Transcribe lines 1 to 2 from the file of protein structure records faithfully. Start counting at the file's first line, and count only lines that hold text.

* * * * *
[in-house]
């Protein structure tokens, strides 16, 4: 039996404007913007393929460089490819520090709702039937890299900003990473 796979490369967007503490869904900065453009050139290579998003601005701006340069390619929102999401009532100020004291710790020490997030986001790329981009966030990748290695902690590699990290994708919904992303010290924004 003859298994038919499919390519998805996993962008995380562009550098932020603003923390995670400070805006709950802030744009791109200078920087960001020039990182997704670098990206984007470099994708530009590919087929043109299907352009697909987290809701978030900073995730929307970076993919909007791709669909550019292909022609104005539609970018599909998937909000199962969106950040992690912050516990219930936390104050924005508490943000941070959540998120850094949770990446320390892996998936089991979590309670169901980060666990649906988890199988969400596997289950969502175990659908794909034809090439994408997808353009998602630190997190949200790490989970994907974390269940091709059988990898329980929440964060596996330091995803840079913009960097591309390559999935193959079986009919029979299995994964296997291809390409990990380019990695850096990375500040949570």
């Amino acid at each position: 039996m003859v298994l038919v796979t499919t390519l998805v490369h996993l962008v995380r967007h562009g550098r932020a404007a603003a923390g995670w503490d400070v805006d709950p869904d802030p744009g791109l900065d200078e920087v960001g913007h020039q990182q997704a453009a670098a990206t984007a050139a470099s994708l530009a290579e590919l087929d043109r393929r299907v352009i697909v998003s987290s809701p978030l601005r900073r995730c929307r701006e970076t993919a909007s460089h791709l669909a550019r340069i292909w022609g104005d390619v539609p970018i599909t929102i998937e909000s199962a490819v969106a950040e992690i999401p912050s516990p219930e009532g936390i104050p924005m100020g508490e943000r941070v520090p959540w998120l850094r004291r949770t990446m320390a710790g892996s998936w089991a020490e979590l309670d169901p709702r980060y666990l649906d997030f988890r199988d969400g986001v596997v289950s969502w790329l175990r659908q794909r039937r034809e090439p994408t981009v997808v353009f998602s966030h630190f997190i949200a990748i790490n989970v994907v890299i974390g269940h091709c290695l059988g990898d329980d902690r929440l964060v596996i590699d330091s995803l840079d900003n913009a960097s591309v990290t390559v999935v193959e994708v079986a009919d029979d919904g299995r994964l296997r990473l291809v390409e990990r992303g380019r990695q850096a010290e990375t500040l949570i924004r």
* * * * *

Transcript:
[in-house]
């Protein structure tokens, strides 16, 4: 039996404007913007393929460089490819520090709702039937890299900003990473 796979490369967007503490869904900065453009050139290579998003601005701006340069390619929102999401009532100020004291710790020490997030986001790329981009966030990748290695902690590699990290994708919904992303010290924004 003859298994038919499919390519998805996993962008995380562009550098932020603003923390995670400070805006709950802030744009791109200078920087960001020039990182997704670098990206984007470099994708530009590919087929043109299907352009697909987290809701978030900073995730929307970076993919909007791709669909550019292909022609104005539609970018599909998937909000199962969106950040992690912050516990219930936390104050924005508490943000941070959540998120850094949770990446320390892996998936089991979590309670169901980060666990649906988890199988969400596997289950969502175990659908794909034809090439994408997808353009998602630190997190949200790490989970994907974390269940091709059988990898329980929440964060596996330091995803840079913009960097591309390559999935193959079986009919029979299995994964296997291809390409990990380019990695850096990375500040949570």